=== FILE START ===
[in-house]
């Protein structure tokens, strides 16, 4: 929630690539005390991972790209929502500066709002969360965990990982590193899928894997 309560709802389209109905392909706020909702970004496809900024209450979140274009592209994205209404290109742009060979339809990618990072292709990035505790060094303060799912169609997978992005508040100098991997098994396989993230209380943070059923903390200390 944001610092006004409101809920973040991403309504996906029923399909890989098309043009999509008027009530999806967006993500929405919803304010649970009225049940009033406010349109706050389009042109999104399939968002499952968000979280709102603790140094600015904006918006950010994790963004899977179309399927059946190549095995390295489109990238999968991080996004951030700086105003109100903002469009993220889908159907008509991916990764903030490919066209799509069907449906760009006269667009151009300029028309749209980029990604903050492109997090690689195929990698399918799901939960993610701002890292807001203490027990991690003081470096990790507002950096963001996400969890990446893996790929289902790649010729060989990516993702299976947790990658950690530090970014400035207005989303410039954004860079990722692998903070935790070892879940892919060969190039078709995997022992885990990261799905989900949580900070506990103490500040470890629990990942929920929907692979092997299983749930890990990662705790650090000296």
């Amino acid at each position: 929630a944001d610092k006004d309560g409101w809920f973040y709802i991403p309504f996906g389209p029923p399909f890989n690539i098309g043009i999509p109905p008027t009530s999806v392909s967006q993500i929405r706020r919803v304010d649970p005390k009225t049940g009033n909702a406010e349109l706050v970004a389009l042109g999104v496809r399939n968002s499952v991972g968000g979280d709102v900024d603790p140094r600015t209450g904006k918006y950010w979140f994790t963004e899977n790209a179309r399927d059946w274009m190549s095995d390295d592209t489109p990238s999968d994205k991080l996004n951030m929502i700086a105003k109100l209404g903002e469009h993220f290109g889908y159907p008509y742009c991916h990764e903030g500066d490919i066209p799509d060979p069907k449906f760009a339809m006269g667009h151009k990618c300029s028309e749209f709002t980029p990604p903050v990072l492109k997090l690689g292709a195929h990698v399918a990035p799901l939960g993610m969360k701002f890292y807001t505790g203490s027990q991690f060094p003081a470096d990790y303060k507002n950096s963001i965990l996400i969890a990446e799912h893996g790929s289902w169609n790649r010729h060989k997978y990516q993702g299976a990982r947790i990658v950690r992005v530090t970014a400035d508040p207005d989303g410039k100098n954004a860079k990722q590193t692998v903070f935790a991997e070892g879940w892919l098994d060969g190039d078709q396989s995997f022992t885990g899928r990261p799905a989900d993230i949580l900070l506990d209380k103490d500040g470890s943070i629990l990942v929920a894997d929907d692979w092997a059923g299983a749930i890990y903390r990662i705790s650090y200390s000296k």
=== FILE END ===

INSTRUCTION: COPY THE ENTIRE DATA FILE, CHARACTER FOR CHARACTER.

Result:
[in-house]
């Protein structure tokens, strides 16, 4: 929630690539005390991972790209929502500066709002969360965990990982590193899928894997 309560709802389209109905392909706020909702970004496809900024209450979140274009592209994205209404290109742009060979339809990618990072292709990035505790060094303060799912169609997978992005508040100098991997098994396989993230209380943070059923903390200390 944001610092006004409101809920973040991403309504996906029923399909890989098309043009999509008027009530999806967006993500929405919803304010649970009225049940009033406010349109706050389009042109999104399939968002499952968000979280709102603790140094600015904006918006950010994790963004899977179309399927059946190549095995390295489109990238999968991080996004951030700086105003109100903002469009993220889908159907008509991916990764903030490919066209799509069907449906760009006269667009151009300029028309749209980029990604903050492109997090690689195929990698399918799901939960993610701002890292807001203490027990991690003081470096990790507002950096963001996400969890990446893996790929289902790649010729060989990516993702299976947790990658950690530090970014400035207005989303410039954004860079990722692998903070935790070892879940892919060969190039078709995997022992885990990261799905989900949580900070506990103490500040470890629990990942929920929907692979092997299983749930890990990662705790650090000296």
């Amino acid at each position: 929630a944001d610092k006004d309560g409101w809920f973040y709802i991403p309504f996906g389209p029923p399909f890989n690539i098309g043009i999509p109905p008027t009530s999806v392909s967006q993500i929405r706020r919803v304010d649970p005390k009225t049940g009033n909702a406010e349109l706050v970004a389009l042109g999104v496809r399939n968002s499952v991972g968000g979280d709102v900024d603790p140094r600015t209450g904006k918006y950010w979140f994790t963004e899977n790209a179309r399927d059946w274009m190549s095995d390295d592209t489109p990238s999968d994205k991080l996004n951030m929502i700086a105003k109100l209404g903002e469009h993220f290109g889908y159907p008509y742009c991916h990764e903030g500066d490919i066209p799509d060979p069907k449906f760009a339809m006269g667009h151009k990618c300029s028309e749209f709002t980029p990604p903050v990072l492109k997090l690689g292709a195929h990698v399918a990035p799901l939960g993610m969360k701002f890292y807001t505790g203490s027990q991690f060094p003081a470096d990790y303060k507002n950096s963001i965990l996400i969890a990446e799912h893996g790929s289902w169609n790649r010729h060989k997978y990516q993702g299976a990982r947790i990658v950690r992005v530090t970014a400035d508040p207005d989303g410039k100098n954004a860079k990722q590193t692998v903070f935790a991997e070892g879940w892919l098994d060969g190039d078709q396989s995997f022992t885990g899928r990261p799905a989900d993230i949580l900070l506990d209380k103490d500040g470890s943070i629990l990942v929920a894997d929907d692979w092997a059923g299983a749930i890990y903390r990662i705790s650090y200390s000296k």